The interesting thing is that everyone seems to know the "right" way to become successful. There are books upon books at how to be successful at writing, formatting, publishing books - and don't get me started on how ironic that is. Blogs upon blogs try and tackle this big mystery, and it does remain one of the most common questions I'm asked. A lot of people want that magic bullet - the one steady, repeatable and proven path to greatness - which they can simply follow, step by step, to be the next J K Rowling or Stephen King, or what not.

But to this, two specific bits of wisdom I've learned seem to apply:

1. You may not achieve the precise kind of success you're looking for.

2. That doesn't mean you have to stop trying.

The fact is, your own definitions of success might need to be re-visited from time to time. As you move ahead in your work, you will discover new perspectives and new opportunities that you might not have seen from an earlier perspective; also your priorities may - and often will - change over time. Additionally, while sometimes the events which transpire to elevate you into a new circle of creative accomplishments may seem random and "lucky", most often these layers of success come to the people who endure, who persevere, and who soldier on long enough to be discovered by the people who have some say in their creative success. It's that old story about "overnight success" generally taking years of effort to actually accomplish, you know?

I had a roommate in college who wanted to be a movie director. His big dream was to one day film a live action film of the Hobbit (no, he was not Peter Jackson). Back in the early 90s, this was a Big Dream. I didn't laugh at him, though, I figured it would be possible at some point, he just needed to get himself positioned to succeed. So one day, he gets introduced to the owner of a local special effects company. They hit it off and the guy offers my roommate a job as a paid apprentice with his company. My roommate turns him down.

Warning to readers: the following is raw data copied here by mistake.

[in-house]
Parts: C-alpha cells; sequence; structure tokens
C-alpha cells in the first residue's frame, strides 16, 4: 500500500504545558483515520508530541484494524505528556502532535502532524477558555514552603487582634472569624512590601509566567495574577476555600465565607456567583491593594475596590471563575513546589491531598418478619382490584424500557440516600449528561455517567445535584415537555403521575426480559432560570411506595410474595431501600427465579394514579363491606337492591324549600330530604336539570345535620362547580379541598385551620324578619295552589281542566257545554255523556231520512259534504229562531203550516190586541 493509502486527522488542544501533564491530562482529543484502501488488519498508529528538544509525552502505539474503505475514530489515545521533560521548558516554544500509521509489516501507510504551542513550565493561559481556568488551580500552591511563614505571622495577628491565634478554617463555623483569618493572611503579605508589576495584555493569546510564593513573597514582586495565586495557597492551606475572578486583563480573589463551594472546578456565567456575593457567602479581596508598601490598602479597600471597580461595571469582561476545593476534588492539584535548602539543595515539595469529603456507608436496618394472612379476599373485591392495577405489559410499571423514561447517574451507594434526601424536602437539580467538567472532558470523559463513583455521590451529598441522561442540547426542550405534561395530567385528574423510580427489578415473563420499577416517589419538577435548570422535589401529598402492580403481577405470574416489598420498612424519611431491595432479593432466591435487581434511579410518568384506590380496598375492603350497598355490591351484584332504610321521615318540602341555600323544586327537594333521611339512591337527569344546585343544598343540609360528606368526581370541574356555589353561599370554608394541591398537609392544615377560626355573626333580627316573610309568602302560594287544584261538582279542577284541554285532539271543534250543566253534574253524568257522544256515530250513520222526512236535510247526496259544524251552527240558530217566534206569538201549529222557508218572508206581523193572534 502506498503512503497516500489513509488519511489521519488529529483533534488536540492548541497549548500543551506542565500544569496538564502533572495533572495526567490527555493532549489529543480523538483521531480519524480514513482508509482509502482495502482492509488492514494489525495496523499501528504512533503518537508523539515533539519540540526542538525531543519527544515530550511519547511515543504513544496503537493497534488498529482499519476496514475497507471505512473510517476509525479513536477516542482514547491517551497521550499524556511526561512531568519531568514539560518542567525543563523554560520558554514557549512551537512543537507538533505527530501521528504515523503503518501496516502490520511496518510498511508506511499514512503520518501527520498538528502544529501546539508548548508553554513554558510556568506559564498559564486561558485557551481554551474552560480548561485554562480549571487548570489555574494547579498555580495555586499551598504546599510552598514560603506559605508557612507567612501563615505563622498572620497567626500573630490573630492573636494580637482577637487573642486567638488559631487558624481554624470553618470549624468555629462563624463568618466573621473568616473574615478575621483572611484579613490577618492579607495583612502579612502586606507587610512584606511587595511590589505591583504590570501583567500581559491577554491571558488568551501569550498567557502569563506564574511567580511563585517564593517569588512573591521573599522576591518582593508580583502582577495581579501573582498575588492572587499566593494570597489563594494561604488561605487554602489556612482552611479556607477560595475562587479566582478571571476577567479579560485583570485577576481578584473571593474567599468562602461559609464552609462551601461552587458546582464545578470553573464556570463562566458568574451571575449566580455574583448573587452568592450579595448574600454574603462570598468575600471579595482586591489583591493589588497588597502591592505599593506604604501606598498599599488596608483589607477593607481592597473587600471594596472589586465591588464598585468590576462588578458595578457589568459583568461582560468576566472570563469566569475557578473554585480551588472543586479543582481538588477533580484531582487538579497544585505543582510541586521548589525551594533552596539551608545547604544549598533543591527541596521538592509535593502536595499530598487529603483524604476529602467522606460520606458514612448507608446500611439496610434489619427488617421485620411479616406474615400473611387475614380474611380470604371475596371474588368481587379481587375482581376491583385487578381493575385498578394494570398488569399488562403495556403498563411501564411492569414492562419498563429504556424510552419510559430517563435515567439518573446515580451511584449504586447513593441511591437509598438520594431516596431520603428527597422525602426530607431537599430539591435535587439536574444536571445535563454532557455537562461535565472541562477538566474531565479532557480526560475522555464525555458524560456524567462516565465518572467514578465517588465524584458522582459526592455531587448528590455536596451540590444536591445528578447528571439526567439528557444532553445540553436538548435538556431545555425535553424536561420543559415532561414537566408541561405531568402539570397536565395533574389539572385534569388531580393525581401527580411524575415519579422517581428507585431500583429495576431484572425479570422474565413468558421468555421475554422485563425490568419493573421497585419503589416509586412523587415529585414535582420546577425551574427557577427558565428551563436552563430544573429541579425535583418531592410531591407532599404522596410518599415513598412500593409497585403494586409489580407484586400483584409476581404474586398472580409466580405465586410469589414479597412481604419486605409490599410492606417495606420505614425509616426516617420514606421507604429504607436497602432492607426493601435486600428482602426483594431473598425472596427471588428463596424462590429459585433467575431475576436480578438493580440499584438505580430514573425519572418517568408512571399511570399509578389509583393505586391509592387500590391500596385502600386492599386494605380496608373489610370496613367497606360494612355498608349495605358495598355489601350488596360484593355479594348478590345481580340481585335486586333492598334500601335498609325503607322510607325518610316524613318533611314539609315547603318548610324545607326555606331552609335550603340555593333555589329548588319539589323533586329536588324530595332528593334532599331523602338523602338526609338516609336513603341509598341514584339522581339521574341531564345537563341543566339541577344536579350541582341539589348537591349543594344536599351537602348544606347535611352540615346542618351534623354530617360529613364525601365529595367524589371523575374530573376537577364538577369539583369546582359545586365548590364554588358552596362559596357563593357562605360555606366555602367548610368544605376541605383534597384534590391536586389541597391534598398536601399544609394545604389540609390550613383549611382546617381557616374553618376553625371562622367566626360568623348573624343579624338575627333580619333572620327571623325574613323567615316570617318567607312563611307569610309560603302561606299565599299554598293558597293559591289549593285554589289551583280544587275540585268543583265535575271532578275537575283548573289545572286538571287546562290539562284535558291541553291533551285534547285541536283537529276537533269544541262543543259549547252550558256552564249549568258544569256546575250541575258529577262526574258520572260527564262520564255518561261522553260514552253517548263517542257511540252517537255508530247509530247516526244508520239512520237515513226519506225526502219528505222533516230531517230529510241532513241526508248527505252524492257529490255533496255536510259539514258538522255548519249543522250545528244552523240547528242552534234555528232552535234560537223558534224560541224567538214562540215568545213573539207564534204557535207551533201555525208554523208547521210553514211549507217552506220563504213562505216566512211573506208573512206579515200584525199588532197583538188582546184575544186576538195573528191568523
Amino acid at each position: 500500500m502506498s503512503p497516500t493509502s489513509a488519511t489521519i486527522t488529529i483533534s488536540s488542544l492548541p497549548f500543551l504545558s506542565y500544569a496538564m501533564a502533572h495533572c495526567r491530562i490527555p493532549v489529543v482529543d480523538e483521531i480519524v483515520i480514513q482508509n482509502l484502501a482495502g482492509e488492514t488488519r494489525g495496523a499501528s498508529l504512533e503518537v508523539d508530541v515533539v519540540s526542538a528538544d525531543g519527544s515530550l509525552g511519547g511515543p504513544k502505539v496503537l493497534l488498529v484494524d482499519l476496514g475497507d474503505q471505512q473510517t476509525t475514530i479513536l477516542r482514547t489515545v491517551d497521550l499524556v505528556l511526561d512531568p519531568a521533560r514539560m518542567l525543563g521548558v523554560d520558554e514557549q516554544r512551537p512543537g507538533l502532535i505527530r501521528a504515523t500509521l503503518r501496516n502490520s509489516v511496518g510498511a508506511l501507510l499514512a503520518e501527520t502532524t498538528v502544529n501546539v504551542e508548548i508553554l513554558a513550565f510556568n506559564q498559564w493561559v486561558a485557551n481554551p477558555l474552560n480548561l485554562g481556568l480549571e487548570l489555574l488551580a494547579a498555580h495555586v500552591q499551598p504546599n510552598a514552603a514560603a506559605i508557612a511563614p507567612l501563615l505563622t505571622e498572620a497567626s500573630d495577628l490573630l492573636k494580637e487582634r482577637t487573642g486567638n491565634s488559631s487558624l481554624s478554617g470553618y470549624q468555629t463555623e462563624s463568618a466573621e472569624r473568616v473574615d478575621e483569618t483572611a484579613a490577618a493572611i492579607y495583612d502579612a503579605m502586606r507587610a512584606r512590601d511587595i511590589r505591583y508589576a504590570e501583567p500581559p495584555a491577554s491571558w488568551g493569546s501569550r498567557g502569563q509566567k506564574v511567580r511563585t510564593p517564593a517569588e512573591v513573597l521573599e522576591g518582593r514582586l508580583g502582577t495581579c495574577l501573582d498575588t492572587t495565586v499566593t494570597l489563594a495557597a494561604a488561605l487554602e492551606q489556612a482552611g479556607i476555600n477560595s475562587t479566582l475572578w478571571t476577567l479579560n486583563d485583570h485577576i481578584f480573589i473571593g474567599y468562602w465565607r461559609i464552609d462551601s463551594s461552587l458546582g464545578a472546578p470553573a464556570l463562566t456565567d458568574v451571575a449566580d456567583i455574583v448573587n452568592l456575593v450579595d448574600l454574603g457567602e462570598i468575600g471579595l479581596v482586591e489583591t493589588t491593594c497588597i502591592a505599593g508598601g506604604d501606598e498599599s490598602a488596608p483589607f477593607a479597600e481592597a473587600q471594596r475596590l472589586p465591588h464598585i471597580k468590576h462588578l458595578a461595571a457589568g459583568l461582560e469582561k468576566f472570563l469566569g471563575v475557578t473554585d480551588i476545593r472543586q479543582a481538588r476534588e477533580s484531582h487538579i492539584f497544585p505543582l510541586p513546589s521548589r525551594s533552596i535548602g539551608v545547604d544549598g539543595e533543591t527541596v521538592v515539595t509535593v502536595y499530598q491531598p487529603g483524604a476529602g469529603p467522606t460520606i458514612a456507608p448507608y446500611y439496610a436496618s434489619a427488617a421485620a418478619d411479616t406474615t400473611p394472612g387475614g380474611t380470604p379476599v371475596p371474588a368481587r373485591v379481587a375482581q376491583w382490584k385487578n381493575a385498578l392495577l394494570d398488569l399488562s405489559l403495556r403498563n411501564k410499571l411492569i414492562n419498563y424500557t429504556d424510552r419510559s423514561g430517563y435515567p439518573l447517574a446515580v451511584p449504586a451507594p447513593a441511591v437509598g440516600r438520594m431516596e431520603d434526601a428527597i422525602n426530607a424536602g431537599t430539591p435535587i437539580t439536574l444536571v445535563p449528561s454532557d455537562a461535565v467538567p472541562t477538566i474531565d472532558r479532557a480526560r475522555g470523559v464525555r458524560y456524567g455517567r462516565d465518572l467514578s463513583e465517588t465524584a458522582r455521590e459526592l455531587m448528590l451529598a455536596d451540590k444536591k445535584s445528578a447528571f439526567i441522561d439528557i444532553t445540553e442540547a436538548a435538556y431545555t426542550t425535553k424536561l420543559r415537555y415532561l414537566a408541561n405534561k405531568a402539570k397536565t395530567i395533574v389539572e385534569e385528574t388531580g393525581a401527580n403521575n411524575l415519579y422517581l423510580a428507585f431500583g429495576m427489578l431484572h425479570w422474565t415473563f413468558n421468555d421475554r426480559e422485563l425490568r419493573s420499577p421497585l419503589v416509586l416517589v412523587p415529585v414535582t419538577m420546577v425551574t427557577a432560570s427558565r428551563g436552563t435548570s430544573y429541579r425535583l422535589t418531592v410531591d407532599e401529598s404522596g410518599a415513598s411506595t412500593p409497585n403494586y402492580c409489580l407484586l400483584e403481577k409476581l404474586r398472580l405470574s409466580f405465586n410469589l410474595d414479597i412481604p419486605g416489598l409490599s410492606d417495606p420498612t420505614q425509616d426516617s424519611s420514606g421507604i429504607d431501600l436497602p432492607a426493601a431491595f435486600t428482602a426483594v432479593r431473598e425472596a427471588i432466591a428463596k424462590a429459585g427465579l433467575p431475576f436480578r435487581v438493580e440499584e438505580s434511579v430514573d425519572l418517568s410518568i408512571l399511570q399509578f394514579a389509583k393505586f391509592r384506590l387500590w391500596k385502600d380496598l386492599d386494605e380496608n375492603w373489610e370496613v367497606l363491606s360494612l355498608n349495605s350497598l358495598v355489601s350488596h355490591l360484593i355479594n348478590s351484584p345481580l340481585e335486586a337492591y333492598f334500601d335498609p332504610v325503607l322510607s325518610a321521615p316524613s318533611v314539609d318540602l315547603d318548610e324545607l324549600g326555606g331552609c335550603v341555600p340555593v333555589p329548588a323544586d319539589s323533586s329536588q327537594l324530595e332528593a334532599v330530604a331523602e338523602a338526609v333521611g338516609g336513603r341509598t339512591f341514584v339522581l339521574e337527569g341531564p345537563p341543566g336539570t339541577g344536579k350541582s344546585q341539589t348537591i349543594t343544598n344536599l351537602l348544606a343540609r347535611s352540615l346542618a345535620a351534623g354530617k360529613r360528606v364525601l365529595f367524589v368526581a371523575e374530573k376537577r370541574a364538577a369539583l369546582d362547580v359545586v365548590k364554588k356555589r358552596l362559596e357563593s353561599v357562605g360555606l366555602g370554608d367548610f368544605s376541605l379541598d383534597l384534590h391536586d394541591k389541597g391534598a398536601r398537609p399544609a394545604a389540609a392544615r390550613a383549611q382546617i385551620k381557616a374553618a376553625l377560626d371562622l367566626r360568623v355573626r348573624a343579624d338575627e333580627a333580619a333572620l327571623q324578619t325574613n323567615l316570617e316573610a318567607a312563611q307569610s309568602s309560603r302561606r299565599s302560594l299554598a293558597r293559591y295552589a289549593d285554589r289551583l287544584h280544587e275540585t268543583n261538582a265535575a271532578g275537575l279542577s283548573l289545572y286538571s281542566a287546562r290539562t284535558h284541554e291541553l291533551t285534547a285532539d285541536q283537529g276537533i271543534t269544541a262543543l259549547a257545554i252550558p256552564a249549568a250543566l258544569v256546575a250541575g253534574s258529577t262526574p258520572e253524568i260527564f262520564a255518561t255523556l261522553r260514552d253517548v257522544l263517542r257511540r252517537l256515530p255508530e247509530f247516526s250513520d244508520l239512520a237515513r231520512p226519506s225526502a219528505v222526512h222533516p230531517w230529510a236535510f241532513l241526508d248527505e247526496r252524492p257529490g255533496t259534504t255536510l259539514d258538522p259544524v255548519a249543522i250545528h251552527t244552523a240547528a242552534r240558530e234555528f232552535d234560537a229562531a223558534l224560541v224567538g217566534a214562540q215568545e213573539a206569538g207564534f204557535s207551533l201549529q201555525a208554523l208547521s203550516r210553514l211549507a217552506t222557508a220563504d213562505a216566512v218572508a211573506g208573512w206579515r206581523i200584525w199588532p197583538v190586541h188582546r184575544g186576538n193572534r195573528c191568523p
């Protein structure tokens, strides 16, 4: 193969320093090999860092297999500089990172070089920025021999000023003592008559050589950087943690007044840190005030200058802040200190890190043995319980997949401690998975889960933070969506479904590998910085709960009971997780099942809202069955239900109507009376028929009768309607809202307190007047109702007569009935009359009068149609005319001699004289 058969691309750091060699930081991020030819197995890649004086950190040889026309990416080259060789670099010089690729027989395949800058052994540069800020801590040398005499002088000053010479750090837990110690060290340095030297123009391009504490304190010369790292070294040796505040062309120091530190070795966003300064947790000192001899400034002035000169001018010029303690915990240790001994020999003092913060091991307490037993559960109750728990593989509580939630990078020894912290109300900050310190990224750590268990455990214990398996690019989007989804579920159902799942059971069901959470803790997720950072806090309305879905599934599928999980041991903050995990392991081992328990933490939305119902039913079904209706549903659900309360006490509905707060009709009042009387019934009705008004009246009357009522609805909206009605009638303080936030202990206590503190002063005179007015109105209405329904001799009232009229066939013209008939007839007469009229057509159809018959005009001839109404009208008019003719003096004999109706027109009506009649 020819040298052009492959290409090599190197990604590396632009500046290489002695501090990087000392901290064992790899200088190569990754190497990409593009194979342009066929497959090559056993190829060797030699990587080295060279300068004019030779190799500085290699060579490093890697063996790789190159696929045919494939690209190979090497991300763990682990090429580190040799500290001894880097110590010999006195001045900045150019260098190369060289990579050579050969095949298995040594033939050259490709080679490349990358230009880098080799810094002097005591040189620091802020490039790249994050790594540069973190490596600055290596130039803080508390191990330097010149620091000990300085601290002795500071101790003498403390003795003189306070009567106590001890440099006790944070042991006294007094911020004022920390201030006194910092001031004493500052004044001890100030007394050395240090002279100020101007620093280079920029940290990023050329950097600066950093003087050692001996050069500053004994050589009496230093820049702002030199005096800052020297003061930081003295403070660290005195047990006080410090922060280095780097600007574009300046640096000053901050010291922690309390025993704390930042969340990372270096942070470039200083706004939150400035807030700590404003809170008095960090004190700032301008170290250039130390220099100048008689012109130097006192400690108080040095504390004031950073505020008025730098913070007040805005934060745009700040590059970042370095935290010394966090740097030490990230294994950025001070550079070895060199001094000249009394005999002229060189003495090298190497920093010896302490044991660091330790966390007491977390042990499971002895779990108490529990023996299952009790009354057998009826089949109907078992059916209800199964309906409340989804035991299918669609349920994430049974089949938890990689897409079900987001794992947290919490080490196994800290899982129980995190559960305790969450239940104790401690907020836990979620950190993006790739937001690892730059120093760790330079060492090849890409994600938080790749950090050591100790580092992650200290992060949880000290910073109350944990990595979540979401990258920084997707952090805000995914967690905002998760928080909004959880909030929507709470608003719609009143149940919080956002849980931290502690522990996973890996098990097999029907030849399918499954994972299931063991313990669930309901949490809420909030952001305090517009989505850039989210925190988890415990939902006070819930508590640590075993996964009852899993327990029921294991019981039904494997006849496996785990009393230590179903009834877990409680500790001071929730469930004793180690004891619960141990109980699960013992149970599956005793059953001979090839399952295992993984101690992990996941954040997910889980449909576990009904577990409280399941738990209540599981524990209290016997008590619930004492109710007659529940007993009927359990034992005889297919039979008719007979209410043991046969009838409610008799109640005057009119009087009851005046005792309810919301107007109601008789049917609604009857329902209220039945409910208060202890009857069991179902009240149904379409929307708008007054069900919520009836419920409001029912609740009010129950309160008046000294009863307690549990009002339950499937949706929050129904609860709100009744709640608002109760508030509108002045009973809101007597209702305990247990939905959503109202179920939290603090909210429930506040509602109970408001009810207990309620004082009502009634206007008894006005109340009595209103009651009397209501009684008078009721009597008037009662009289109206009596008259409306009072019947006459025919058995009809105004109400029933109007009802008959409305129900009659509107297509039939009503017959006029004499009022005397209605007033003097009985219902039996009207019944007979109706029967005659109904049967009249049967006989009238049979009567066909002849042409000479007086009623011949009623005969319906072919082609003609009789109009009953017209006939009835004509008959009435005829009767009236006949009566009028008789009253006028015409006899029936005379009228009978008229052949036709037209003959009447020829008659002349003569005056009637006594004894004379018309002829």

I asked him why he didn't take the job, and he explained, "well, I don't want to do special effects, I want to direct movies."

"But this is your chance!" I exclaimed (yes, by the way, I really do think like that. I can't explain it, and yes, I know it's weird.), "This could be your doorway into the movie making process! Today special effects, then 1st assistant director, then boom! Or something like that."

But he didn't take the job. And, yes, he's not Peter Jackson. And no, he's not directing movies.

My point is that you don't know where your chance will come from. Nobody knows. People rarely see it coming. You just have to figure out if you're going to be good enough, if you really want to succeed, and if you are going to keep failing at it until, one day, you don't fail so much. And then you fail even less. And then, suddenly, you realize that those failures aren't really failures at all, but are just success in a different way. You're taking your dog for a walk, and you discover Velcro - or you're working on a treatment for chest pains and you invent Viagra. Things happen, often unexpectedly. And the best way to be in the right place at the right time is to be in the right place as much as possible.

And, on that note, I've got more to write. See you next time!